Entrepreneurs are learning how to turn ideas into prototypes at a workshop on Bozeman. We went to Startup Weekend Bozeman to find out what it's all about.
MSU College of Business student Robert Slone looks at the costs that go along with a Punchcard App., a way to simplify a wallet full of loyalty cards for different businesses. It wasn't his idea but now he's on a team that hopes to turn the app into a reality.
"To go through the process and create a complete, working business model. Ideally, you would have a prototype but it doesn't always end that way. The idea is you would have all the kinks worked out so, instead of, 'I have this strong idea, I have this strong idea that has this foundation to it,'" explains Slone.
Slone signed up for Startup Weekend to to connect and learn from other entrepreneurs.
"People who are entrepreneurs are almost difficult to find, even at the college," says Slone.
He walked us through the weekend. From the first day, when folks pitch and vote on ideas to the brainstorming process.
"You say what we like, what we don't like and then you try to break it down into a product that actually works, the minimal viable product," Slone says.
They use market research and surveys to get feedback. On the last day, teams pitch their ideas to mentors and venture capitalists.
"There's a possibility of it getting picked up and if not, that's not what matters. It's about the wonderful experience that comes with it," says Slone.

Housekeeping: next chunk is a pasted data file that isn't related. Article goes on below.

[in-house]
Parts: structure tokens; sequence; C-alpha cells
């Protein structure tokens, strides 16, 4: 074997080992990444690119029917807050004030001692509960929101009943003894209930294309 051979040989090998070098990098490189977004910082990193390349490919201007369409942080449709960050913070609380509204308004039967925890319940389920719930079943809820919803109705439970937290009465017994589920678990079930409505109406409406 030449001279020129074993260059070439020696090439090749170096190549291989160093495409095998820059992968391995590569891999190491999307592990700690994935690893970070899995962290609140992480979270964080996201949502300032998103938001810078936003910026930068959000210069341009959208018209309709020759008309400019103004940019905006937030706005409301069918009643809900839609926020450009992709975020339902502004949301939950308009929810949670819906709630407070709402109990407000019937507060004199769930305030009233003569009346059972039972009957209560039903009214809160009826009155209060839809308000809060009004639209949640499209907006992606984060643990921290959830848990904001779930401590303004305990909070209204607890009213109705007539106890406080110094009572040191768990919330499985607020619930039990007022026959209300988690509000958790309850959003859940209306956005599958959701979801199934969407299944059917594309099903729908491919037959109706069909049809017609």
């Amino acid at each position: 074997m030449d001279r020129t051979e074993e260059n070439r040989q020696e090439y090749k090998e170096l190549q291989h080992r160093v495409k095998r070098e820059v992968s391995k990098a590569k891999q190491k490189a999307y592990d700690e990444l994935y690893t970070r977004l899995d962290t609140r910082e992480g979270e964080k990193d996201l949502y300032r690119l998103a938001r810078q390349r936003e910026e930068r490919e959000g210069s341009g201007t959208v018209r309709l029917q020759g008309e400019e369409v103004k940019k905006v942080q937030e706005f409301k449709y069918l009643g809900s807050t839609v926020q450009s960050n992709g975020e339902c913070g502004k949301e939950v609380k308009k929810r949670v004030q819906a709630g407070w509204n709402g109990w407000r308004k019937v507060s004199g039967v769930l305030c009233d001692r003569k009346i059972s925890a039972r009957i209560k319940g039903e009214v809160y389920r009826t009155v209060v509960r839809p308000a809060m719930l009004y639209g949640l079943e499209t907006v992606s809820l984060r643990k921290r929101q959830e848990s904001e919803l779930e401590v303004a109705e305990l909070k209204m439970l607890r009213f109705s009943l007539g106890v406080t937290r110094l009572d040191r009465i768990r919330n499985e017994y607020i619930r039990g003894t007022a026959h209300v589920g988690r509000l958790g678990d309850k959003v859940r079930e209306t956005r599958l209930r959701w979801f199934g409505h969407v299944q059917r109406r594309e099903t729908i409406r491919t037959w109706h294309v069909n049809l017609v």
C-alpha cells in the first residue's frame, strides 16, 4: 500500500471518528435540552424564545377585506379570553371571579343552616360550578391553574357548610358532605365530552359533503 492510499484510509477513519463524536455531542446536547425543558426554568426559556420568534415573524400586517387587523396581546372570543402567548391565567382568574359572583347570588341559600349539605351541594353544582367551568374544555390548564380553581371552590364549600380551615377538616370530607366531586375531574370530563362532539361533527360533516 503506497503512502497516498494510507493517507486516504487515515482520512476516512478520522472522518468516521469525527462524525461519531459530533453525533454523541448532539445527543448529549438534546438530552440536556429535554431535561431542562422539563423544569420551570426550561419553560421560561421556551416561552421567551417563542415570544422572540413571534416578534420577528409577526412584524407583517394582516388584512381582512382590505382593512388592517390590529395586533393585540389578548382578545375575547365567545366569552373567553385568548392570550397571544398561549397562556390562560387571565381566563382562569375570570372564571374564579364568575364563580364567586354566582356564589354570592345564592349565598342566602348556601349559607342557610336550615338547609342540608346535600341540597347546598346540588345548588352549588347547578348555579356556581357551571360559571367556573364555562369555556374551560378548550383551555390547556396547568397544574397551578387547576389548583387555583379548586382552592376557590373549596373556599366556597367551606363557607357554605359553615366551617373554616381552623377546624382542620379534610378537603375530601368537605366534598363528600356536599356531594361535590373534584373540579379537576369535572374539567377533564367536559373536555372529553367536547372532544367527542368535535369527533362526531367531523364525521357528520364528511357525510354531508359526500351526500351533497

Startup Weekend recently merged with Startup America to create Up Global. Organizers tell us, to date, they've engaged with more than 100,000 entrepreneurs and this year alone, 80,000 entrepreneurs will go through Startup Weekend.
"We passionately believe that entrepreneurship will change the world and is changing the world," says Startup Weekend Bozeman Facilitator Dan Cromer.
Cromer traveled from Seattle to work with Startup Bozeman entrepreneurs. He tells us he formed his own startup business at a Startup Weekend and says the weekend is about about experiential learning.
All of the mentors are Bozeman locals who have experience starting their own businesses but mentors don't tell teams how to make it work. Instead, they help teams ask the right questions so they can guide themselves through the process.
While a lot of the startups formed won't make it, Cromer says, that's not a bad thing.
"Our goal here is not actually to form startups, although, that's what we're doing. Our goal is to get people the experience of doing customer validation and building minimum viable products so that the next time they do that in the real world, they will actually have that experience to be successful," explains Cromer.
Of the 12 teams at Startup Weekend Bozeman, Cromer says less than three will still be in operation three months from now. Six months from now? Even fewer.
There are over 20 Startup Weekends happening this weekend alone with over two-thousand participants, from Athens, Greece to Athens, Ohio.